Administrative probes serve to gloss over suspicious cases

August 25, 2010, Wednesday/ 16:41:00
Administrative investigations launched by the General Staff into security flaws in a number of bloody terrorist attacks resulting in the deaths of dozens have failed to bring any conclusion, urging security experts to question whether these probes serve to gloss over the military's failures.

Administrative investigations have been launched into claims that the military had failed to prevent terrorist attacks such as those in Dağlıca, Aktütün, Reşadiye and İskenderun despite prior intelligence. However, no one is aware of the fate of these probes because the General Staff has not provided any explanation as to the investigation process thus far. It is also unknown whether those suspected of involvement in these failures were punished or not.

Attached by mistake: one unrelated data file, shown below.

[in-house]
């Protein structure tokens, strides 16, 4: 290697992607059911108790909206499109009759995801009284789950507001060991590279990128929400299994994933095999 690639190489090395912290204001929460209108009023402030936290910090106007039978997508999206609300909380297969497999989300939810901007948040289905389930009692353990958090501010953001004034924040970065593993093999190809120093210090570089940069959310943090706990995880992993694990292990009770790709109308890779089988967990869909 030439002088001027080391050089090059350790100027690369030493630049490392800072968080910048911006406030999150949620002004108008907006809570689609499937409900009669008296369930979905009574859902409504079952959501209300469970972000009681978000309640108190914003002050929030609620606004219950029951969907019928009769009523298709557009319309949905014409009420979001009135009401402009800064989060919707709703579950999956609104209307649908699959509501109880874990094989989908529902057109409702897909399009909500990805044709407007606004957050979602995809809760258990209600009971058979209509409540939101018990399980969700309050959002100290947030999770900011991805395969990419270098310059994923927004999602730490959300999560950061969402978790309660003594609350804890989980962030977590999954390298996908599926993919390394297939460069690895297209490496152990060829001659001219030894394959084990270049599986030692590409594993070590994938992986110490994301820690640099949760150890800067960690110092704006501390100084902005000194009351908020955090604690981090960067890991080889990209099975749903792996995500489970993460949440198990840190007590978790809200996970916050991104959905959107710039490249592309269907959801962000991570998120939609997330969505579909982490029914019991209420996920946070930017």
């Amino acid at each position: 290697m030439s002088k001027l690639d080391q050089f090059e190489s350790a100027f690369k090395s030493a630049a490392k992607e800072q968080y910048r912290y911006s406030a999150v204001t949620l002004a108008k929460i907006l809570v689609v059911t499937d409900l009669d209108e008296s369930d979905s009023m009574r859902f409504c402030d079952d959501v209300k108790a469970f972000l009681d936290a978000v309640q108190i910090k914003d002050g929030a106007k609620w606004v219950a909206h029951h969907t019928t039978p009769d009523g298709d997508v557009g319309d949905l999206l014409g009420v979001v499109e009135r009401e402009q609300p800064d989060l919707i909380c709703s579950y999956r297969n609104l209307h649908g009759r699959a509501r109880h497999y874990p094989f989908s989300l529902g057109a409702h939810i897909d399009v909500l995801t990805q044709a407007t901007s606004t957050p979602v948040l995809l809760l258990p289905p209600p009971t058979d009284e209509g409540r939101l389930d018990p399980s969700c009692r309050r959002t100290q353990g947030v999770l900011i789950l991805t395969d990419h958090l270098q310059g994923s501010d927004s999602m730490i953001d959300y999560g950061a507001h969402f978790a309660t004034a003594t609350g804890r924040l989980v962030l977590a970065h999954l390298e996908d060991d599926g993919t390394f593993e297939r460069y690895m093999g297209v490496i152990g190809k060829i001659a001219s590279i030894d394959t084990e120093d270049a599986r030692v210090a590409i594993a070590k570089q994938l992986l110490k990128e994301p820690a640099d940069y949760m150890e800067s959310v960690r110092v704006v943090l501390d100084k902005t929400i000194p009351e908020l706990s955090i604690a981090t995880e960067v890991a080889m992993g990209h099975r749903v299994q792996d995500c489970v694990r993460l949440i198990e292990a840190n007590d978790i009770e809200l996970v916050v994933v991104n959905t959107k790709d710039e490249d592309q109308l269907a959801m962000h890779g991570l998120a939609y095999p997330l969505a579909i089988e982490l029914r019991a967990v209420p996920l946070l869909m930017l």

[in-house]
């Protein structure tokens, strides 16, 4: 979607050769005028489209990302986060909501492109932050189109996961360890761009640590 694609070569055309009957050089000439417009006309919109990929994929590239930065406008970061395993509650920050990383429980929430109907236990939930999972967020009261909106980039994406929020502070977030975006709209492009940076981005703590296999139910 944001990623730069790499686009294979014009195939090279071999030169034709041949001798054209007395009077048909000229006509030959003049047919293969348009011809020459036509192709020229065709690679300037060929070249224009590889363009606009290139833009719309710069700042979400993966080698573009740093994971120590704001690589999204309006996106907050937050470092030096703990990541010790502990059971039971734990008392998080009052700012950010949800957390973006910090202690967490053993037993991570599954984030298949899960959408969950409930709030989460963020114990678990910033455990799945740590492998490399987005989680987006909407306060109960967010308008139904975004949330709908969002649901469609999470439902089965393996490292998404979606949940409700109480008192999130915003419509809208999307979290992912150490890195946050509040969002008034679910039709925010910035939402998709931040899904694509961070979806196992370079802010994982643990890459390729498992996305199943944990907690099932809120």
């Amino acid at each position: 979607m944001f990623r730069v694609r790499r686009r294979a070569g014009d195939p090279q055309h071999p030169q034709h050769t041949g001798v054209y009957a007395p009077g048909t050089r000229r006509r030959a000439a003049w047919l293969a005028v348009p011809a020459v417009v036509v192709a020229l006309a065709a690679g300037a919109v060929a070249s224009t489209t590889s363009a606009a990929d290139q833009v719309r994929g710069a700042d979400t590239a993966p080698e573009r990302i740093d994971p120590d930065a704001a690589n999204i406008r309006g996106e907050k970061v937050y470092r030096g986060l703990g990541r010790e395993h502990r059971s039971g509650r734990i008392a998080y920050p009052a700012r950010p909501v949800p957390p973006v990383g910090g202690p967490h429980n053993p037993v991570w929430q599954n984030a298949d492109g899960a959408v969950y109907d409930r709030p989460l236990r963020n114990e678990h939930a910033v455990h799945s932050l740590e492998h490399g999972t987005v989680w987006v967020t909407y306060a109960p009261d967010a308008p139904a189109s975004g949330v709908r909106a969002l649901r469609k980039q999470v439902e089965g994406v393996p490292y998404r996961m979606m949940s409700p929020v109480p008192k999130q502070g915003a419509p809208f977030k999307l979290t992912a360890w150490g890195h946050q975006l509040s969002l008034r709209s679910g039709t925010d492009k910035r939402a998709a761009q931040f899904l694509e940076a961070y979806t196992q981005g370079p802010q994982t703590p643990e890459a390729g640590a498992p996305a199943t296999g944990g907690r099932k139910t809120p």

The General Staff most recently announced that an administrative investigation has been launched into allegations that the military failed to act against the terrorists on the night of an attack on July 19 at the Hantepe outpost in Çukurca despite intelligence provided by Heron unmanned aerial vehicles (UAVs). However, the question marks surrounding past investigations raise suspicions about the fate of the probe into the Hantepe allegations. Experts think the military’s administrative probes serve as a means to cover up critical cases.

Retired military judge Faik Tarımcıoğlu is one of them. Noting that such investigations should be carried out transparently in order to not harm the trust in the judiciary, he says the General Staff tried to cover up some past cases. “No one should look for bad intention and be suspicious of those who think that some past cases were covered up under the guise of administrative probes. Carrying out investigations with the notion of ‘do not let it out of this room’ is against the law,” he says.